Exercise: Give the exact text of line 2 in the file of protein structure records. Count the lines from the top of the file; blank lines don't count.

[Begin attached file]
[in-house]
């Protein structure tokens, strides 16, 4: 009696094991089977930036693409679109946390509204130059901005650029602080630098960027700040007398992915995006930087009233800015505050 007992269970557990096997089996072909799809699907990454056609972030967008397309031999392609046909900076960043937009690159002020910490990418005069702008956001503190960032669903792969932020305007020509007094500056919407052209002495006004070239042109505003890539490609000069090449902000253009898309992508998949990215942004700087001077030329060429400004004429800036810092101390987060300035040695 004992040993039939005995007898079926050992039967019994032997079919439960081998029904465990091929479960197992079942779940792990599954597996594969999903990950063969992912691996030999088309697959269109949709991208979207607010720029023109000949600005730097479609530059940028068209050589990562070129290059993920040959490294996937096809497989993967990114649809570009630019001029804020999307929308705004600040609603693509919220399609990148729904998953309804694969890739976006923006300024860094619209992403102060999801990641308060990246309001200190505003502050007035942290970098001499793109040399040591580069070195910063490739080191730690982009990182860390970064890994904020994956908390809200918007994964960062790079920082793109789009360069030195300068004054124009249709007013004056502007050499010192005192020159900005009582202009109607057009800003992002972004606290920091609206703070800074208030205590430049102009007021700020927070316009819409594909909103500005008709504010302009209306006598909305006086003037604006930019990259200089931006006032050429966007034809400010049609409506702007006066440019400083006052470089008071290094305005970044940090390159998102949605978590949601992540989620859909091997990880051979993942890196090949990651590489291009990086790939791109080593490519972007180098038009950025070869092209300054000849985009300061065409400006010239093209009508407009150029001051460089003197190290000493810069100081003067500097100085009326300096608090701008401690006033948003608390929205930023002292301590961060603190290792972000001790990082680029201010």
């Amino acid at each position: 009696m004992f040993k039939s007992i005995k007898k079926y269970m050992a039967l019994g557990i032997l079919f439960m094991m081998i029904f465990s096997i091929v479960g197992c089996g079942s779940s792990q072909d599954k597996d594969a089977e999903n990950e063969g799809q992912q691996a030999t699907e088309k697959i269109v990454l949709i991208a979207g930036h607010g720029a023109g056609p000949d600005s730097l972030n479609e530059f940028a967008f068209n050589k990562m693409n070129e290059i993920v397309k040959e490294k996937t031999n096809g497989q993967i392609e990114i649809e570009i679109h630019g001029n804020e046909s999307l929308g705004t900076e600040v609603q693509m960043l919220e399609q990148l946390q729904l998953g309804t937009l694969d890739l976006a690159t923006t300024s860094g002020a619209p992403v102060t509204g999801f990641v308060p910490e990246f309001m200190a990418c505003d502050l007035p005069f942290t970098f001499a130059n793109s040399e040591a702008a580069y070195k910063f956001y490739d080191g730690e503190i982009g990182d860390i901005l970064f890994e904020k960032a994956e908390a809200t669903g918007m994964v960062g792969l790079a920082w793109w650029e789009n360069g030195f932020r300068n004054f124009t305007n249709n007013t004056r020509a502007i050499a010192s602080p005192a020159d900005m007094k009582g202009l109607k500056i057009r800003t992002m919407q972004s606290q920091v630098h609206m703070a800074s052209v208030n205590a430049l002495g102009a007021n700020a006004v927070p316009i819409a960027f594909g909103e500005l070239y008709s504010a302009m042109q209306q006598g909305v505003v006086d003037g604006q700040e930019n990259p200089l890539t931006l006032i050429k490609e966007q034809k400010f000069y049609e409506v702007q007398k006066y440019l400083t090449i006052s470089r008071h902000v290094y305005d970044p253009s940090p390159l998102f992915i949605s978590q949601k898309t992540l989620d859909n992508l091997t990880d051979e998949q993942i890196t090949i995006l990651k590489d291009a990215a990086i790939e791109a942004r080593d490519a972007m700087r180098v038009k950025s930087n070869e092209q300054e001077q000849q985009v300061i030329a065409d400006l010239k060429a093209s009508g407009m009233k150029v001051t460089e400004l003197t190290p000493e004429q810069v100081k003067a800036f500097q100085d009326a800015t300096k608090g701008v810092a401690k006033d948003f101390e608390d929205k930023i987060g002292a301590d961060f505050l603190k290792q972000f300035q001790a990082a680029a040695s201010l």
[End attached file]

């Protein structure tokens, strides 16, 4: 009696094991089977930036693409679109946390509204130059901005650029602080630098960027700040007398992915995006930087009233800015505050 007992269970557990096997089996072909799809699907990454056609972030967008397309031999392609046909900076960043937009690159002020910490990418005069702008956001503190960032669903792969932020305007020509007094500056919407052209002495006004070239042109505003890539490609000069090449902000253009898309992508998949990215942004700087001077030329060429400004004429800036810092101390987060300035040695 004992040993039939005995007898079926050992039967019994032997079919439960081998029904465990091929479960197992079942779940792990599954597996594969999903990950063969992912691996030999088309697959269109949709991208979207607010720029023109000949600005730097479609530059940028068209050589990562070129290059993920040959490294996937096809497989993967990114649809570009630019001029804020999307929308705004600040609603693509919220399609990148729904998953309804694969890739976006923006300024860094619209992403102060999801990641308060990246309001200190505003502050007035942290970098001499793109040399040591580069070195910063490739080191730690982009990182860390970064890994904020994956908390809200918007994964960062790079920082793109789009360069030195300068004054124009249709007013004056502007050499010192005192020159900005009582202009109607057009800003992002972004606290920091609206703070800074208030205590430049102009007021700020927070316009819409594909909103500005008709504010302009209306006598909305006086003037604006930019990259200089931006006032050429966007034809400010049609409506702007006066440019400083006052470089008071290094305005970044940090390159998102949605978590949601992540989620859909091997990880051979993942890196090949990651590489291009990086790939791109080593490519972007180098038009950025070869092209300054000849985009300061065409400006010239093209009508407009150029001051460089003197190290000493810069100081003067500097100085009326300096608090701008401690006033948003608390929205930023002292301590961060603190290792972000001790990082680029201010």